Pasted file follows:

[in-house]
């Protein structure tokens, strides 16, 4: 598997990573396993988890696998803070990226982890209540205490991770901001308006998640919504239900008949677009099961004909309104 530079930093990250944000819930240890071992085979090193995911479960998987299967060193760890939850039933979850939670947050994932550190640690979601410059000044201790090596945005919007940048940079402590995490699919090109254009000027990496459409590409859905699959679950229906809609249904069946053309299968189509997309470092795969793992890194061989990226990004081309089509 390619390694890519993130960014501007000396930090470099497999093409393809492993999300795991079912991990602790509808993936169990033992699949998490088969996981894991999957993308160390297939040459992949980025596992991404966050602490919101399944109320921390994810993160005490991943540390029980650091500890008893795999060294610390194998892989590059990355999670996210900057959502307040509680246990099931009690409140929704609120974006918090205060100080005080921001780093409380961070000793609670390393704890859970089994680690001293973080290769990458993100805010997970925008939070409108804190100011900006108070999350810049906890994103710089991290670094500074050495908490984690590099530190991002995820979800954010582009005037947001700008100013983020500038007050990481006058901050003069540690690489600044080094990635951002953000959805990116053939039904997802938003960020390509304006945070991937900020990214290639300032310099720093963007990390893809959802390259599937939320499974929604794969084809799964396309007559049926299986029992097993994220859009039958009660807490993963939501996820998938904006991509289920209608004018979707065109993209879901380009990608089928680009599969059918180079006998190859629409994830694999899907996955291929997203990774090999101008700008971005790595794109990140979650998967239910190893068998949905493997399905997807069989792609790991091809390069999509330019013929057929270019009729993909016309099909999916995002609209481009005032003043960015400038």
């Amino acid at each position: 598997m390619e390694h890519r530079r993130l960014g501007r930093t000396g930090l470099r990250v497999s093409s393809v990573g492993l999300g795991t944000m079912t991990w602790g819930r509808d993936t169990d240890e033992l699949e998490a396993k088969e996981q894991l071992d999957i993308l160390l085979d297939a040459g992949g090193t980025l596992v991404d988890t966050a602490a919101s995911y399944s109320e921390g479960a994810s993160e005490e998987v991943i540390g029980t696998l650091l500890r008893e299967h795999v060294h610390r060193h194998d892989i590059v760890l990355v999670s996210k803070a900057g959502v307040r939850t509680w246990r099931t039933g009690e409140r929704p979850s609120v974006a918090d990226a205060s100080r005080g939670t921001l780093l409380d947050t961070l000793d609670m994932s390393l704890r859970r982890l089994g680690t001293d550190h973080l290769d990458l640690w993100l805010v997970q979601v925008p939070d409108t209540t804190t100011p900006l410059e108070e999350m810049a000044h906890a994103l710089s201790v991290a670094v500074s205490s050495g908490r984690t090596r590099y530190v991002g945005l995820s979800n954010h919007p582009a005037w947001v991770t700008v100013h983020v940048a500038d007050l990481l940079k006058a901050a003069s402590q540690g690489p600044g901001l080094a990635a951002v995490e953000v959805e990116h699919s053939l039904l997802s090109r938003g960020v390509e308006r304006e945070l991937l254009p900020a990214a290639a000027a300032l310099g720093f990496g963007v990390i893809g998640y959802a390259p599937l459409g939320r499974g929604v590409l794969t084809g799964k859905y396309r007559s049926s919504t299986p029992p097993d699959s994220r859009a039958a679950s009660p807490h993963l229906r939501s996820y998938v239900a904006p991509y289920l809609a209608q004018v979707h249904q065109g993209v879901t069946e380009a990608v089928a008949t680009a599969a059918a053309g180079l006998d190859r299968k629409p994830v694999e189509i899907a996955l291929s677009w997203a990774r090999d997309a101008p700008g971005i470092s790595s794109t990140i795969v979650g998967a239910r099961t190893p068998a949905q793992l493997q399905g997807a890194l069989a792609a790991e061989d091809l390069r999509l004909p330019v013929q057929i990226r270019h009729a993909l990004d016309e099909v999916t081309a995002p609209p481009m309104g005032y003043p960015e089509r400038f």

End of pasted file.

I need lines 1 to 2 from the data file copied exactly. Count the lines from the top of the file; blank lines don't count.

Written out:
[in-house]
């Protein structure tokens, strides 16, 4: 598997990573396993988890696998803070990226982890209540205490991770901001308006998640919504239900008949677009099961004909309104 530079930093990250944000819930240890071992085979090193995911479960998987299967060193760890939850039933979850939670947050994932550190640690979601410059000044201790090596945005919007940048940079402590995490699919090109254009000027990496459409590409859905699959679950229906809609249904069946053309299968189509997309470092795969793992890194061989990226990004081309089509 390619390694890519993130960014501007000396930090470099497999093409393809492993999300795991079912991990602790509808993936169990033992699949998490088969996981894991999957993308160390297939040459992949980025596992991404966050602490919101399944109320921390994810993160005490991943540390029980650091500890008893795999060294610390194998892989590059990355999670996210900057959502307040509680246990099931009690409140929704609120974006918090205060100080005080921001780093409380961070000793609670390393704890859970089994680690001293973080290769990458993100805010997970925008939070409108804190100011900006108070999350810049906890994103710089991290670094500074050495908490984690590099530190991002995820979800954010582009005037947001700008100013983020500038007050990481006058901050003069540690690489600044080094990635951002953000959805990116053939039904997802938003960020390509304006945070991937900020990214290639300032310099720093963007990390893809959802390259599937939320499974929604794969084809799964396309007559049926299986029992097993994220859009039958009660807490993963939501996820998938904006991509289920209608004018979707065109993209879901380009990608089928680009599969059918180079006998190859629409994830694999899907996955291929997203990774090999101008700008971005790595794109990140979650998967239910190893068998949905493997399905997807069989792609790991091809390069999509330019013929057929270019009729993909016309099909999916995002609209481009005032003043960015400038």